Late last month, Ismaaiyl Brinsley showed up uninvited at his former girlfriend Shaneka Thompson’s apartment in Owings Mills, Maryland. After knocking on her door and gaining entry, Brinsley proceeded to argue with Thompson about their failed relationship, eventually shooting Thompson in the stomach.
Following the assault, Brinsley left the Baltimore suburb for his childhood hometown of Brooklyn, where he shot and killed two on-duty police officers as they sat in a patrol car. The grisly scene occurred while tension between cops and civilians is high, rendering the situation an easy target for inexact analysis, especially since Brinsley posted photos indicating he was killing for revenge. But what about Thompson? The cop slaying caught tons of press, but her name rarely appears. If she’s referenced at all, Thompson is often referred to briefly and without explanation—even though the murder of those cops in Brooklyn started at her place.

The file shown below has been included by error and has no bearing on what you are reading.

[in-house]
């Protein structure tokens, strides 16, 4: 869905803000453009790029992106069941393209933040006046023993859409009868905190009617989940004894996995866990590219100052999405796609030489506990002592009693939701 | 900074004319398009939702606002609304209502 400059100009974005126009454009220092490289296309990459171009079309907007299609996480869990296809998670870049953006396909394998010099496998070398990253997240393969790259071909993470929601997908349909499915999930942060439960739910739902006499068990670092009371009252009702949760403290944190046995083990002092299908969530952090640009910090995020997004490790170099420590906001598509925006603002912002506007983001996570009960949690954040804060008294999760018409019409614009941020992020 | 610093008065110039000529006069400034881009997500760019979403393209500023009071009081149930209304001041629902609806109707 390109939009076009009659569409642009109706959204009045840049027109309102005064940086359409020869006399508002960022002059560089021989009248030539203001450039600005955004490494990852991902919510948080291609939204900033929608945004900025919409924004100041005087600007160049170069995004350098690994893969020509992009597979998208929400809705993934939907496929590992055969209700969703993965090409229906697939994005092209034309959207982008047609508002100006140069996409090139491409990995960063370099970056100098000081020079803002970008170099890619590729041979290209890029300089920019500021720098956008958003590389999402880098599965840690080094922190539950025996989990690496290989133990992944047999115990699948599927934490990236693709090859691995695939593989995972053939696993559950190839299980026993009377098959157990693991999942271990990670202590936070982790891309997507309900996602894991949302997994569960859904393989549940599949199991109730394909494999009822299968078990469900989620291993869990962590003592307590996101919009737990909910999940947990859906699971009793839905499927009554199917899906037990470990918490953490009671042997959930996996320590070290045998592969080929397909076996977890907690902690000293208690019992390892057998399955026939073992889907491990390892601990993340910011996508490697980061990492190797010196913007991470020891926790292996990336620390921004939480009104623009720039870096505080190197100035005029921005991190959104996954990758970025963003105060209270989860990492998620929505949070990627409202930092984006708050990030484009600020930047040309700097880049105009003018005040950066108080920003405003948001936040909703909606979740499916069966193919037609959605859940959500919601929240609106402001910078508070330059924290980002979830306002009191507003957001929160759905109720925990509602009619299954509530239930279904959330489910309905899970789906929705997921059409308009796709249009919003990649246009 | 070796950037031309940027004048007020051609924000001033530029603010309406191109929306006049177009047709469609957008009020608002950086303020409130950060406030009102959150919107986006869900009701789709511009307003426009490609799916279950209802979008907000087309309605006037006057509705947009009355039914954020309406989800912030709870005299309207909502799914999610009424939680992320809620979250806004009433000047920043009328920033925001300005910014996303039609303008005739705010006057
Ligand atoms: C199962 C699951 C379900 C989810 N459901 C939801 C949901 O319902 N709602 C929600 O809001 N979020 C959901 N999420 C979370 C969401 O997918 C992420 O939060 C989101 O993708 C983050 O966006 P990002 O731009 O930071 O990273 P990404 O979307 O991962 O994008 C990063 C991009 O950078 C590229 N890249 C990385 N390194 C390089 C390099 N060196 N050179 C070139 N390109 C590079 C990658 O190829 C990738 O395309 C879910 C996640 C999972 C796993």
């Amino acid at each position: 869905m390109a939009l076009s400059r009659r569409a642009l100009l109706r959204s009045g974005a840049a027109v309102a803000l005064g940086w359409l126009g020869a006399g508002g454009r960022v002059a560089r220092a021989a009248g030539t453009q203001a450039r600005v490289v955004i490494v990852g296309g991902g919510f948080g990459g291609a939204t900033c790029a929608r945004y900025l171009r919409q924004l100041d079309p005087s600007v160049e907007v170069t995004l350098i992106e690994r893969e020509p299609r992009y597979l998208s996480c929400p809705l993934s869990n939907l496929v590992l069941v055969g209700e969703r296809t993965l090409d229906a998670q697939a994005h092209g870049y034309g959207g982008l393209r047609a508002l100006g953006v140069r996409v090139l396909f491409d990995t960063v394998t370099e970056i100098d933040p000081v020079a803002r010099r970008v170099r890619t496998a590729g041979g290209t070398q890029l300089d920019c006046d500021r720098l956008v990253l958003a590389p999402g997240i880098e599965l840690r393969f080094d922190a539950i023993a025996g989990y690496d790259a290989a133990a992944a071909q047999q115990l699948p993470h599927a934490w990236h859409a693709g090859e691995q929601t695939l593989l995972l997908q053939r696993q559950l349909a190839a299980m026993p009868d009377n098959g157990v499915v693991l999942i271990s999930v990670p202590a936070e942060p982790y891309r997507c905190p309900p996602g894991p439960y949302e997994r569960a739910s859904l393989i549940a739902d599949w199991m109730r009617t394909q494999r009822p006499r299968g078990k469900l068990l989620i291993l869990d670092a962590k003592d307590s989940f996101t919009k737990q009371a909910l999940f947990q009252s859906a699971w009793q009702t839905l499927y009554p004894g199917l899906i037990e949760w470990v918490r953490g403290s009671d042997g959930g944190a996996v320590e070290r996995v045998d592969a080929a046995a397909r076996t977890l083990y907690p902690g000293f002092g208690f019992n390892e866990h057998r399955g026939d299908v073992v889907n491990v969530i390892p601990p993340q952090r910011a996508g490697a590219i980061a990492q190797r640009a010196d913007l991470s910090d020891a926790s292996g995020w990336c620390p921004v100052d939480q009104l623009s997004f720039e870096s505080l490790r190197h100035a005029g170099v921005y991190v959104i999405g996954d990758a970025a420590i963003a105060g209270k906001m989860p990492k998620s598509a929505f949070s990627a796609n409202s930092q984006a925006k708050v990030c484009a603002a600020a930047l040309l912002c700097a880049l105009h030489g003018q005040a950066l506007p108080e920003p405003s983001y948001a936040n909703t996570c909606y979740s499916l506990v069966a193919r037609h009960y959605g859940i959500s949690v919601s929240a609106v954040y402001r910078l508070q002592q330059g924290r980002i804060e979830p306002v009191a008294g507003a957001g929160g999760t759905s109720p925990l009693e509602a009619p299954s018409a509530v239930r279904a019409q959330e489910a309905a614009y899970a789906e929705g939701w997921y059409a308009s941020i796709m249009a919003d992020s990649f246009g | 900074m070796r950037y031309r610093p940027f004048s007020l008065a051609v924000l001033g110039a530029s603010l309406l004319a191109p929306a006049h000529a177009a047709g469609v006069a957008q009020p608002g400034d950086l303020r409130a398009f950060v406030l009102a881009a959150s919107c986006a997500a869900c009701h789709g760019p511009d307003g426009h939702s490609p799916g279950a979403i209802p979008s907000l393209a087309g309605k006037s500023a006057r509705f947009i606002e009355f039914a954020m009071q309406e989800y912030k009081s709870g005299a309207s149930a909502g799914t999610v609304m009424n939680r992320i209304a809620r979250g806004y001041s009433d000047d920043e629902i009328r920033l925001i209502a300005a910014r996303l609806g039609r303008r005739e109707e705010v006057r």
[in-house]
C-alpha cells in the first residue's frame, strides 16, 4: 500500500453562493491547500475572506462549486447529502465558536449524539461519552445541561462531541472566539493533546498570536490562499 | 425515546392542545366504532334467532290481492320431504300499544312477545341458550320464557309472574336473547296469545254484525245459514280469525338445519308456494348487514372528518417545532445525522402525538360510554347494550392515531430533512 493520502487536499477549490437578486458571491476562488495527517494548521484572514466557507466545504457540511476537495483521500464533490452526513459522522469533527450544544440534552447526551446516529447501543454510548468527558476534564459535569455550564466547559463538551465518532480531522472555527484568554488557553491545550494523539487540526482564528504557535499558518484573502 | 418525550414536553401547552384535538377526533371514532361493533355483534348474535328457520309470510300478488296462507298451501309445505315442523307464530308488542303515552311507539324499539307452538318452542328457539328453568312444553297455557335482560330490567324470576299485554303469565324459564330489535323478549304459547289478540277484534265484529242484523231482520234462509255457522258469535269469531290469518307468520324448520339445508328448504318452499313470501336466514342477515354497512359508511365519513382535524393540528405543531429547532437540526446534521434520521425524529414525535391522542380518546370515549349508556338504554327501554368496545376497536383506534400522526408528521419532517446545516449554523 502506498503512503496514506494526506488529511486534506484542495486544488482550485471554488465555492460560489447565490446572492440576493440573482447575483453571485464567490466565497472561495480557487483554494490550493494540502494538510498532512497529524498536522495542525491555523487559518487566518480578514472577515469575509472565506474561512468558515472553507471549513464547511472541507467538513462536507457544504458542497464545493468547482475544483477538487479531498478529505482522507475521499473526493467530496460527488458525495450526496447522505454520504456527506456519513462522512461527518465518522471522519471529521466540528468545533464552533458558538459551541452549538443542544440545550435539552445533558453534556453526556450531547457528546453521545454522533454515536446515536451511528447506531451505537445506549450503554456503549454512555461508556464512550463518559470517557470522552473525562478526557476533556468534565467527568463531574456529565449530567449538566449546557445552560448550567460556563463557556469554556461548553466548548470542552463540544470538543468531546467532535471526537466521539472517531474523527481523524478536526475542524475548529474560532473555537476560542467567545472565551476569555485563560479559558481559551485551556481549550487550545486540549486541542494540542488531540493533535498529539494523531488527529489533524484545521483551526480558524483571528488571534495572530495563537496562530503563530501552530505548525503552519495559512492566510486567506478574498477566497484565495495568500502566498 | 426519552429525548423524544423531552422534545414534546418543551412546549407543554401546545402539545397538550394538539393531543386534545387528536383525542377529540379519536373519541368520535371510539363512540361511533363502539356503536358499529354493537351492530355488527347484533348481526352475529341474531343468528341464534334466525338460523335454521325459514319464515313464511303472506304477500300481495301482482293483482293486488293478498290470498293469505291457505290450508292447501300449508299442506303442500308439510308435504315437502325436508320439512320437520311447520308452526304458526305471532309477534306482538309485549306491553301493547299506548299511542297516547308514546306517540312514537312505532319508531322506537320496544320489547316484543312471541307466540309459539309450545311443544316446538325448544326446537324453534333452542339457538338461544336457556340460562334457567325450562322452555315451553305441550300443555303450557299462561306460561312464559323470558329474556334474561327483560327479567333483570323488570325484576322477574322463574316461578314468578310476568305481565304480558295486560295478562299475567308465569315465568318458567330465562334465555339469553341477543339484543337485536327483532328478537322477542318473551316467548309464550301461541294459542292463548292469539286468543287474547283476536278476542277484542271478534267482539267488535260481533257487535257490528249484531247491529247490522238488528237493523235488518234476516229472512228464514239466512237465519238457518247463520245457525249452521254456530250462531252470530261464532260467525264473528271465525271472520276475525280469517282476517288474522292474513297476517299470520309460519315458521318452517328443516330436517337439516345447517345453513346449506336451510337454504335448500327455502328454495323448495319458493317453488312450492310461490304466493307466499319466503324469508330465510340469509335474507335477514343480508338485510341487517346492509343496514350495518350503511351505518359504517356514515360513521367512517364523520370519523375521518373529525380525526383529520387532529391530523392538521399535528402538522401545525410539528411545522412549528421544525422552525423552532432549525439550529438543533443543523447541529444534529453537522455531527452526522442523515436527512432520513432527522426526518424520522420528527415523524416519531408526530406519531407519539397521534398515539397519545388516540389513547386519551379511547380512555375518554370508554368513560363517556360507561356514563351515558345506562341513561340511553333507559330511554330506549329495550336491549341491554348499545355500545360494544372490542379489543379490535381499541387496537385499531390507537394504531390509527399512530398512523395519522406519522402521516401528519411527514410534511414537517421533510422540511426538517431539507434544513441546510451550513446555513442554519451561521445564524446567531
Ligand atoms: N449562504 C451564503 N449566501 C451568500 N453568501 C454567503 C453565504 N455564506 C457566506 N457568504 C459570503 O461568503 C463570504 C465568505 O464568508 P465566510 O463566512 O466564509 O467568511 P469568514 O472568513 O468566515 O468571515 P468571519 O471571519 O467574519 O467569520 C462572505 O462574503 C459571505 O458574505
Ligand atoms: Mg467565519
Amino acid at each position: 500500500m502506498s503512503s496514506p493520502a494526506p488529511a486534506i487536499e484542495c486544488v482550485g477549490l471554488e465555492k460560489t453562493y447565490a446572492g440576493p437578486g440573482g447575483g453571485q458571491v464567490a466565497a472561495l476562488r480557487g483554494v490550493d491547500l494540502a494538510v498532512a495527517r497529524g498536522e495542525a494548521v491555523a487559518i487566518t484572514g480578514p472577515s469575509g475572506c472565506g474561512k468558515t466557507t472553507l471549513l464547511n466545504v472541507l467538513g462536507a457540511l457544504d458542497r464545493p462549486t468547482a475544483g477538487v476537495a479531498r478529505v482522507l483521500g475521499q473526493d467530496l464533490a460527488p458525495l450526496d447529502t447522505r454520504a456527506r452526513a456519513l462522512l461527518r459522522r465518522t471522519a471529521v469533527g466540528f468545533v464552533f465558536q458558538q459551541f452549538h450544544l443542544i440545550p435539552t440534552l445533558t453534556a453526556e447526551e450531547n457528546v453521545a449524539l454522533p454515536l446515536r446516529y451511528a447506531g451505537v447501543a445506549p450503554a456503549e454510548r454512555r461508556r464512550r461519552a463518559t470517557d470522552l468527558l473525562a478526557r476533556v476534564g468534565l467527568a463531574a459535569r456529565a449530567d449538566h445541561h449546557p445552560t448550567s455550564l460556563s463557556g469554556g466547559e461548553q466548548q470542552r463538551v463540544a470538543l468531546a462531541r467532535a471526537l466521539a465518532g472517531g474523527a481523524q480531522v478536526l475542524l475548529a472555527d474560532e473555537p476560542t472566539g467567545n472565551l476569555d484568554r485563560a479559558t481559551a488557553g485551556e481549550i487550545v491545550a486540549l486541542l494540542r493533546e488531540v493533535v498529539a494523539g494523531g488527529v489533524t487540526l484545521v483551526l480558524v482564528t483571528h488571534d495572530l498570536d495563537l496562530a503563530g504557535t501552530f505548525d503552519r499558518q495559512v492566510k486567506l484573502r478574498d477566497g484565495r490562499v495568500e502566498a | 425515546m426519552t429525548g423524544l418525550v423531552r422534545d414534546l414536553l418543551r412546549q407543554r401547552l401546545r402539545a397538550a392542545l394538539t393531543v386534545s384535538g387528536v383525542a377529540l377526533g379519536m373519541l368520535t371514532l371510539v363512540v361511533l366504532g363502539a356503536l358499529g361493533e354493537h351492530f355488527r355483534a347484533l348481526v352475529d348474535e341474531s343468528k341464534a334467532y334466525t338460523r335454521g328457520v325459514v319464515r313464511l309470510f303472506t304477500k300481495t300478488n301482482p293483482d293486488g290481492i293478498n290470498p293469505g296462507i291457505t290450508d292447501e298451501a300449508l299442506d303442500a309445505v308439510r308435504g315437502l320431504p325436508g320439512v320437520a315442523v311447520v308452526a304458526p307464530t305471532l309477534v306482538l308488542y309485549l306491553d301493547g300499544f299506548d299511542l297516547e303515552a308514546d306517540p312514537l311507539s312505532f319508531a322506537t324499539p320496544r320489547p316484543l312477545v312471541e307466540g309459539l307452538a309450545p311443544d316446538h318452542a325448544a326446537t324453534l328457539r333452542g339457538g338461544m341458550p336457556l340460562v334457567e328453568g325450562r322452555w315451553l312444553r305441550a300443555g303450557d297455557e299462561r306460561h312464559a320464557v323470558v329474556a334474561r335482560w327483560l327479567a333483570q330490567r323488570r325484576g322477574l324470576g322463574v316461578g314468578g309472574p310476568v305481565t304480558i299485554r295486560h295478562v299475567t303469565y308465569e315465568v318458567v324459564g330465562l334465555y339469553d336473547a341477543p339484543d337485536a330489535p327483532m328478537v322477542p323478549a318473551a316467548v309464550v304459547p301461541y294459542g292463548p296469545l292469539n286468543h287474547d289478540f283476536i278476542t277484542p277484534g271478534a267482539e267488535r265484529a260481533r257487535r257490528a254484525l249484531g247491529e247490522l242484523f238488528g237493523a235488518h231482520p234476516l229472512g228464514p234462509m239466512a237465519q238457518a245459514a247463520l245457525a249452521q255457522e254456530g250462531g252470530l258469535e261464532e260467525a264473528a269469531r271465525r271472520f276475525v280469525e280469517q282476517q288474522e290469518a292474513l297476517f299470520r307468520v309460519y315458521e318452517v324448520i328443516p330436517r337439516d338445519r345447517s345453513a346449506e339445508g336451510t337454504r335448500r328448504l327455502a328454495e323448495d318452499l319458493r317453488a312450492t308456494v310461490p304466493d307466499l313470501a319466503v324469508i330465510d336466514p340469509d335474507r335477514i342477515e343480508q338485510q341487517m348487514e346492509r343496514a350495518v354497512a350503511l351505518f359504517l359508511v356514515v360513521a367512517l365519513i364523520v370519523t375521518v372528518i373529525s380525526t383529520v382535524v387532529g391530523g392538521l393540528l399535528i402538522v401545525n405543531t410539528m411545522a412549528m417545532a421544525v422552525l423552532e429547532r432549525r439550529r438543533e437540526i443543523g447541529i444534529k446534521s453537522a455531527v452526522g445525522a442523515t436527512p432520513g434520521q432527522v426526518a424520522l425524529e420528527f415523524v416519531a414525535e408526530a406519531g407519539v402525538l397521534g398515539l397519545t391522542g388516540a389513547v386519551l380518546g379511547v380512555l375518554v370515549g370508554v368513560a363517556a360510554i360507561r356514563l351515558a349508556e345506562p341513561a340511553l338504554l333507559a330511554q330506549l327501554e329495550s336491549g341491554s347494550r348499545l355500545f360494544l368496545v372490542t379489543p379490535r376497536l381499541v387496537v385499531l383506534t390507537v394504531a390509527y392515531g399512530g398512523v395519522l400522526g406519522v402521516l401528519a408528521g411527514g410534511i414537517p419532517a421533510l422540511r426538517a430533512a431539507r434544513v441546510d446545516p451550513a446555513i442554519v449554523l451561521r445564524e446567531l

If we are going to understand why such violence occurs, we need to look at the entire picture. Domestic violence often precedes more “newsworthy” acts of aggression. The public seems adamant in reaffirming that such brutal cop killings are heinous. Why, then, is the attempted murder of Thompson a footnote to this tragedy?
Domestic violence doesn’t exist in a bubble. We must stop normalizing such actions and recognize that those who are violent at home are a problem for the whole community. Extreme acts of violence begin somewhere, in this case at the doorstep of Shaneka Thompson. Don’t erase her from the story.